We often find hidden gems in the collections in the most unexpected places.
This is a photograph in our maritime collections of a group of people in 1907 inspecting a trawler at Pontoon Dock No. 2 in Aberdeen Harbour.
The trawler is the Ben Rossal, a newly built steam trawler that was to have a varied career before finally being scrapped in 1967.
If you look closer at the picture it can tell us a very different story to the one that seems to be the focus of the image. On the right you can see some text has been painted on a fence. The text reads “Votes For Women Meeting Here To-Day Miss Helen Fraser”.
The Women’s Social and Political Union was established in 1903 by Emmeline Pankhurst. The aim of the organisation was to ensure all women got the vote.
Helen Fraser was a Glaswegian artist recruited to the WSPU in 1906 after hearing a stirring speech by Teresa Billington-Greig.
Fraser quickly devoted herself to the cause and became organiser for the WSPU in Scotland.
The meeting being advertised at the harbour was most likely one of a series, held by Fraser and Billington-Greig in January 1907, to encourage people not to support the Liberal candidate in the upcoming by-election.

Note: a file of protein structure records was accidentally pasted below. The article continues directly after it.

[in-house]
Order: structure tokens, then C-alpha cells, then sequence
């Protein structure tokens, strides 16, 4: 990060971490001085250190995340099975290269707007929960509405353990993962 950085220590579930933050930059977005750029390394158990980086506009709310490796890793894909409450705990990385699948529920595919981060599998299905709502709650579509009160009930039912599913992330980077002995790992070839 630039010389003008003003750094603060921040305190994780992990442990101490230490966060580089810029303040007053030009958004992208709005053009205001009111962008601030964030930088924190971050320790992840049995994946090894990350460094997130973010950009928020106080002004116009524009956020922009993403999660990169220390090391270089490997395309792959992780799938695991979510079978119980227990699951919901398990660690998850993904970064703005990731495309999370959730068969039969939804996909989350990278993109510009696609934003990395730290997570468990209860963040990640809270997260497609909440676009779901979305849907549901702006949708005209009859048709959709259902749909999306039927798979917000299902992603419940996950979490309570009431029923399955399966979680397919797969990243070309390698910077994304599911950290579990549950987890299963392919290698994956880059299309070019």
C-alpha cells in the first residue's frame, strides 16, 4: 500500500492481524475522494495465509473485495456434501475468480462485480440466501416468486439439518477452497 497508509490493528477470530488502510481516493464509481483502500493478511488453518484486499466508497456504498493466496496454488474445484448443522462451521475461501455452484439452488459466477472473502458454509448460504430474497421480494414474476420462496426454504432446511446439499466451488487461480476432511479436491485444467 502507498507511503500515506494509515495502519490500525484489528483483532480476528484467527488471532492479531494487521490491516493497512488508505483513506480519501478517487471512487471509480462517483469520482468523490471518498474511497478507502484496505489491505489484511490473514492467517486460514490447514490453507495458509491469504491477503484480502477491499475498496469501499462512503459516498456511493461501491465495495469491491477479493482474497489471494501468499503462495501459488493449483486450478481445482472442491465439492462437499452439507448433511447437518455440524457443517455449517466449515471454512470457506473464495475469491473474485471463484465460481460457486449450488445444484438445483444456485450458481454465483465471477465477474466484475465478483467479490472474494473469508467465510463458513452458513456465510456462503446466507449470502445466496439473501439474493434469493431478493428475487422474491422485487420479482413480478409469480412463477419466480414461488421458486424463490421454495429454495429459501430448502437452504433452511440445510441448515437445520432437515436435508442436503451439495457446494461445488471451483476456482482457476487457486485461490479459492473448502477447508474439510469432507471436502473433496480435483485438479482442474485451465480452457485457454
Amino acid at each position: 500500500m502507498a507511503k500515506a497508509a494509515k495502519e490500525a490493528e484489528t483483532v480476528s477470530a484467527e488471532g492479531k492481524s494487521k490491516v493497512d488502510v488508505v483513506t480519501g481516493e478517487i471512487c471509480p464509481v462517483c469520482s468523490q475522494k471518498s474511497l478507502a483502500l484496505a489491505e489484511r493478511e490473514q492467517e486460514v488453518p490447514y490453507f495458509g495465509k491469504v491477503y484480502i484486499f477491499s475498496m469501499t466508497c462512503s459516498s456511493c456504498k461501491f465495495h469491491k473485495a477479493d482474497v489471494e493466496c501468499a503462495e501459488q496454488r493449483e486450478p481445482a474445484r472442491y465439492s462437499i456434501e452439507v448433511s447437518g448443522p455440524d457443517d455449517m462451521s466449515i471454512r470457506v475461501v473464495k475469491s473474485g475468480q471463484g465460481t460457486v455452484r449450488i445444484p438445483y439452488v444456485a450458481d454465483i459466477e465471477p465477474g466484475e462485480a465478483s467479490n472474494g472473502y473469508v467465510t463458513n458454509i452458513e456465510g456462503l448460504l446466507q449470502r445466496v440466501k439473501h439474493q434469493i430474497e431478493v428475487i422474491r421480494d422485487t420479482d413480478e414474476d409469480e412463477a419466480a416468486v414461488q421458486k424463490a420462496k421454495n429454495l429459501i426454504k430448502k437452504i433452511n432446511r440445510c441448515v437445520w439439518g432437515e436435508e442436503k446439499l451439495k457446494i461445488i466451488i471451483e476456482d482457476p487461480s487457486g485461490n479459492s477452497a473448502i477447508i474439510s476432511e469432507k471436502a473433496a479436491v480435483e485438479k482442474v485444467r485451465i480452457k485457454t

Although many Liberal Party members were supportive of the Suffrage movement, the party did little to back this up in their policies and actions. The WSPU policy was to oppose all Liberal candidates regardless of their individual views on the suffrage debate. Their campaign in Aberdeen clearly had an impact – the Liberal majority was reduced from more than 4,000 to under 400.
The Aberdeen public was engaged in the lively debate. Fraser said the Aberdeen gatherings were some of the most intellectual audiences she had addressed.
Fraser’s words struck a chord with local women, and as a result, a local branch of the WSPU was set up in Aberdeen in 1906. Caroline Phillips, a journalist for the Aberdeen Daily Journal, became honorary secretary of the group and she developed a close friendship with Helen Fraser.
Fraser became disillusioned with the militant tactics that were used by the WSPU in their campaign for the vote.
In 1908 she was asked to resign from the WSPU.
Later that year she joined the National Union of Suffrage Societies, which was dedicated to achieving their means through more peaceful and law-abiding ways.
When you come across old photos, don’t forget to take a closer look – in case there is a hidden story in there.
Aberdeen Art Gallery & Museums:
- Aberdeen Art Gallery (reopening autumn 2019)
- Aberdeen Maritime Museum (open 7 days, admission free)
- The Tolbooth Museum (open 7 days, admission free)
- Aberdeen Treasure Hub Museum Centre
For visiting information go to www.aagm.co.uk
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